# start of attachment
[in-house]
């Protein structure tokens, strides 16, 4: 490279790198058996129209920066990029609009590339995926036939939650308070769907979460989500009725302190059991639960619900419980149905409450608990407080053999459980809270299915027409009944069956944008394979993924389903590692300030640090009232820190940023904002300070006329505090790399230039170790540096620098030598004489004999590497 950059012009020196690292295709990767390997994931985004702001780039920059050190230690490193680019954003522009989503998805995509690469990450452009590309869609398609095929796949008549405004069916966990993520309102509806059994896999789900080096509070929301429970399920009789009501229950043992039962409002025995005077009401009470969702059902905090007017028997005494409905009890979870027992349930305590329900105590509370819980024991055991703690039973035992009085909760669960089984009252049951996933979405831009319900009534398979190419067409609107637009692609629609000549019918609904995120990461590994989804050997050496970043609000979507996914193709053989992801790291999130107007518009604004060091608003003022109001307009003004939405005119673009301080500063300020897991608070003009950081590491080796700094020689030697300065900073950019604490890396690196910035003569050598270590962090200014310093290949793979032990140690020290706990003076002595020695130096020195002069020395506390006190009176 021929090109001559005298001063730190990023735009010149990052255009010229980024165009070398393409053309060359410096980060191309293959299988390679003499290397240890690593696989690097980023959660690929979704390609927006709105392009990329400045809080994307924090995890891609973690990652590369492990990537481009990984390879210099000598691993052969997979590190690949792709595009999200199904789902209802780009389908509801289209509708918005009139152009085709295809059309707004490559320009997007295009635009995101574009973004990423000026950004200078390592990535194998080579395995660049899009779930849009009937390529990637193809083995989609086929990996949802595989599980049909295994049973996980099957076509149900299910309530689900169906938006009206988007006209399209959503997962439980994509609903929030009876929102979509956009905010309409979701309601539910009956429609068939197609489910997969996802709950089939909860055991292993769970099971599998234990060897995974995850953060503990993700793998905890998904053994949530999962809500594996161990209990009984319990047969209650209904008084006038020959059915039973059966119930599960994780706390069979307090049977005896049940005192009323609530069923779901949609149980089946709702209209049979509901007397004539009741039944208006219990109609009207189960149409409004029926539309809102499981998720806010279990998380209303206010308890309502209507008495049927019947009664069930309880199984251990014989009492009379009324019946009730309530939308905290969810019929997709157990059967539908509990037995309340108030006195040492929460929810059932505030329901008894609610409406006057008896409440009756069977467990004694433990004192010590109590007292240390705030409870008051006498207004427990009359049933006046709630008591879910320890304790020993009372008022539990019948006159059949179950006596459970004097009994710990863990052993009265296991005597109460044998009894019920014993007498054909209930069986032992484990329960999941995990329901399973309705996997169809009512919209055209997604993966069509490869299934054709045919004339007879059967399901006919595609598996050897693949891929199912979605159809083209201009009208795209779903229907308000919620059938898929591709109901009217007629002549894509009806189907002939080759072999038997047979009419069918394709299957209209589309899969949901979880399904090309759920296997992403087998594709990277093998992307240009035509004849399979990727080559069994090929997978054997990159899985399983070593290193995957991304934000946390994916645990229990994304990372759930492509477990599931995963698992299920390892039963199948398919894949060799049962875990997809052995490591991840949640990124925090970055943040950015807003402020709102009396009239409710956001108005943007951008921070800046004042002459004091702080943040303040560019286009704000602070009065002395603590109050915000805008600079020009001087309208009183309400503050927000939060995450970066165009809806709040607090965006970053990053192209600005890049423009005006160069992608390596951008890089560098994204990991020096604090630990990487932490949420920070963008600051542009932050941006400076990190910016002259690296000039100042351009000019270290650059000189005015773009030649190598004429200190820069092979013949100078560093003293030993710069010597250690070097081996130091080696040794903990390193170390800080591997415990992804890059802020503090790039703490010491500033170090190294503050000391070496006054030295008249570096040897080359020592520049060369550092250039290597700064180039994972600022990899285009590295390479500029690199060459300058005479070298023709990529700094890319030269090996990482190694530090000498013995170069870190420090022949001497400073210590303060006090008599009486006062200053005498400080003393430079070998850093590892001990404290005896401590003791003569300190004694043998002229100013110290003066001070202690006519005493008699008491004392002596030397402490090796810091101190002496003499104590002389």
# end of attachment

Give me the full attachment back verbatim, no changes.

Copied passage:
[in-house]
């Protein structure tokens, strides 16, 4: 490279790198058996129209920066990029609009590339995926036939939650308070769907979460989500009725302190059991639960619900419980149905409450608990407080053999459980809270299915027409009944069956944008394979993924389903590692300030640090009232820190940023904002300070006329505090790399230039170790540096620098030598004489004999590497 950059012009020196690292295709990767390997994931985004702001780039920059050190230690490193680019954003522009989503998805995509690469990450452009590309869609398609095929796949008549405004069916966990993520309102509806059994896999789900080096509070929301429970399920009789009501229950043992039962409002025995005077009401009470969702059902905090007017028997005494409905009890979870027992349930305590329900105590509370819980024991055991703690039973035992009085909760669960089984009252049951996933979405831009319900009534398979190419067409609107637009692609629609000549019918609904995120990461590994989804050997050496970043609000979507996914193709053989992801790291999130107007518009604004060091608003003022109001307009003004939405005119673009301080500063300020897991608070003009950081590491080796700094020689030697300065900073950019604490890396690196910035003569050598270590962090200014310093290949793979032990140690020290706990003076002595020695130096020195002069020395506390006190009176 021929090109001559005298001063730190990023735009010149990052255009010229980024165009070398393409053309060359410096980060191309293959299988390679003499290397240890690593696989690097980023959660690929979704390609927006709105392009990329400045809080994307924090995890891609973690990652590369492990990537481009990984390879210099000598691993052969997979590190690949792709595009999200199904789902209802780009389908509801289209509708918005009139152009085709295809059309707004490559320009997007295009635009995101574009973004990423000026950004200078390592990535194998080579395995660049899009779930849009009937390529990637193809083995989609086929990996949802595989599980049909295994049973996980099957076509149900299910309530689900169906938006009206988007006209399209959503997962439980994509609903929030009876929102979509956009905010309409979701309601539910009956429609068939197609489910997969996802709950089939909860055991292993769970099971599998234990060897995974995850953060503990993700793998905890998904053994949530999962809500594996161990209990009984319990047969209650209904008084006038020959059915039973059966119930599960994780706390069979307090049977005896049940005192009323609530069923779901949609149980089946709702209209049979509901007397004539009741039944208006219990109609009207189960149409409004029926539309809102499981998720806010279990998380209303206010308890309502209507008495049927019947009664069930309880199984251990014989009492009379009324019946009730309530939308905290969810019929997709157990059967539908509990037995309340108030006195040492929460929810059932505030329901008894609610409406006057008896409440009756069977467990004694433990004192010590109590007292240390705030409870008051006498207004427990009359049933006046709630008591879910320890304790020993009372008022539990019948006159059949179950006596459970004097009994710990863990052993009265296991005597109460044998009894019920014993007498054909209930069986032992484990329960999941995990329901399973309705996997169809009512919209055209997604993966069509490869299934054709045919004339007879059967399901006919595609598996050897693949891929199912979605159809083209201009009208795209779903229907308000919620059938898929591709109901009217007629002549894509009806189907002939080759072999038997047979009419069918394709299957209209589309899969949901979880399904090309759920296997992403087998594709990277093998992307240009035509004849399979990727080559069994090929997978054997990159899985399983070593290193995957991304934000946390994916645990229990994304990372759930492509477990599931995963698992299920390892039963199948398919894949060799049962875990997809052995490591991840949640990124925090970055943040950015807003402020709102009396009239409710956001108005943007951008921070800046004042002459004091702080943040303040560019286009704000602070009065002395603590109050915000805008600079020009001087309208009183309400503050927000939060995450970066165009809806709040607090965006970053990053192209600005890049423009005006160069992608390596951008890089560098994204990991020096604090630990990487932490949420920070963008600051542009932050941006400076990190910016002259690296000039100042351009000019270290650059000189005015773009030649190598004429200190820069092979013949100078560093003293030993710069010597250690070097081996130091080696040794903990390193170390800080591997415990992804890059802020503090790039703490010491500033170090190294503050000391070496006054030295008249570096040897080359020592520049060369550092250039290597700064180039994972600022990899285009590295390479500029690199060459300058005479070298023709990529700094890319030269090996990482190694530090000498013995170069870190420090022949001497400073210590303060006090008599009486006062200053005498400080003393430079070998850093590892001990404290005896401590003791003569300190004694043998002229100013110290003066001070202690006519005493008699008491004392002596030397402490090796810091101190002496003499104590002389």